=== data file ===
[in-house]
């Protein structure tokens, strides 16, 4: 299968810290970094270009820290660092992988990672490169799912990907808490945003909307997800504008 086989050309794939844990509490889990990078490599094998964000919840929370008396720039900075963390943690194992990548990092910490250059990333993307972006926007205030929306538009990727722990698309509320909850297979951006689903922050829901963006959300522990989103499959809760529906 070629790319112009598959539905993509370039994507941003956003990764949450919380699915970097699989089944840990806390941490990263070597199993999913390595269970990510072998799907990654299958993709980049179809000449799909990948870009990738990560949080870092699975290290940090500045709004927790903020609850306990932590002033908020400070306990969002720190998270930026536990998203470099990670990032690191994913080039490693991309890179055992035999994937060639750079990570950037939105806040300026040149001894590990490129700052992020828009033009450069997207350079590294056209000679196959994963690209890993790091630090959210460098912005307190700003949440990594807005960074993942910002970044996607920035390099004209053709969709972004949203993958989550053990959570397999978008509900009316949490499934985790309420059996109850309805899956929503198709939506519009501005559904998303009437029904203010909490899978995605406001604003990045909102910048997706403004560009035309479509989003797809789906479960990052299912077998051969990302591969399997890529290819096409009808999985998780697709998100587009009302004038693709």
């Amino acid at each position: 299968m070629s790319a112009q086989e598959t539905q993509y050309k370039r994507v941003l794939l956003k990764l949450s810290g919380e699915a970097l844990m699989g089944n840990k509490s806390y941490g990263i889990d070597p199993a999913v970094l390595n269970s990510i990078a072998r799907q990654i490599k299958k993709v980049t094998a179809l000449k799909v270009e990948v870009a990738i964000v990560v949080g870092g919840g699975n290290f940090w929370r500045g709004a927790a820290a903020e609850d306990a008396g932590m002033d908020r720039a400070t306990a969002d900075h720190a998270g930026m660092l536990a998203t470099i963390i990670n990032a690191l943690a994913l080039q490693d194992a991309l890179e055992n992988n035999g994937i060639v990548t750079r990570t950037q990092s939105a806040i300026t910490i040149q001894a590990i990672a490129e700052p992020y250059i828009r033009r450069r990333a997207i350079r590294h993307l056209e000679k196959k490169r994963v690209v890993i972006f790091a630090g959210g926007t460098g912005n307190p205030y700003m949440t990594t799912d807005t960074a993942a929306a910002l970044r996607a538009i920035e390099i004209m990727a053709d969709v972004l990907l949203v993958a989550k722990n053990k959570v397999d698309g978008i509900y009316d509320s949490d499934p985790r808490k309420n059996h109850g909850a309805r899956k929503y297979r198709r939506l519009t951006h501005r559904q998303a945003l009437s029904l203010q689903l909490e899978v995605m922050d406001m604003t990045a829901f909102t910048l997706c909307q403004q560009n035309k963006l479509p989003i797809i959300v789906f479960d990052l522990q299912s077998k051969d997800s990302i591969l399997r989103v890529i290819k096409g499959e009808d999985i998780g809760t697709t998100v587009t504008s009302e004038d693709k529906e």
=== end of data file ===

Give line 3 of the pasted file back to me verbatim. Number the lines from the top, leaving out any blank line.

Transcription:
């Amino acid at each position: 299968m070629s790319a112009q086989e598959t539905q993509y050309k370039r994507v941003l794939l956003k990764l949450s810290g919380e699915a970097l844990m699989g089944n840990k509490s806390y941490g990263i889990d070597p199993a999913v970094l390595n269970s990510i990078a072998r799907q990654i490599k299958k993709v980049t094998a179809l000449k799909v270009e990948v870009a990738i964000v990560v949080g870092g919840g699975n290290f940090w929370r500045g709004a927790a820290a903020e609850d306990a008396g932590m002033d908020r720039a400070t306990a969002d900075h720190a998270g930026m660092l536990a998203t470099i963390i990670n990032a690191l943690a994913l080039q490693d194992a991309l890179e055992n992988n035999g994937i060639v990548t750079r990570t950037q990092s939105a806040i300026t910490i040149q001894a590990i990672a490129e700052p992020y250059i828009r033009r450069r990333a997207i350079r590294h993307l056209e000679k196959k490169r994963v690209v890993i972006f790091a630090g959210g926007t460098g912005n307190p205030y700003m949440t990594t799912d807005t960074a993942a929306a910002l970044r996607a538009i920035e390099i004209m990727a053709d969709v972004l990907l949203v993958a989550k722990n053990k959570v397999d698309g978008i509900y009316d509320s949490d499934p985790r808490k309420n059996h109850g909850a309805r899956k929503y297979r198709r939506l519009t951006h501005r559904q998303a945003l009437s029904l203010q689903l909490e899978v995605m922050d406001m604003t990045a829901f909102t910048l997706c909307q403004q560009n035309k963006l479509p989003i797809i959300v789906f479960d990052l522990q299912s077998k051969d997800s990302i591969l399997r989103v890529i290819k096409g499959e009808d999985i998780g809760t697709t998100v587009t504008s009302e004038d693709k529906e």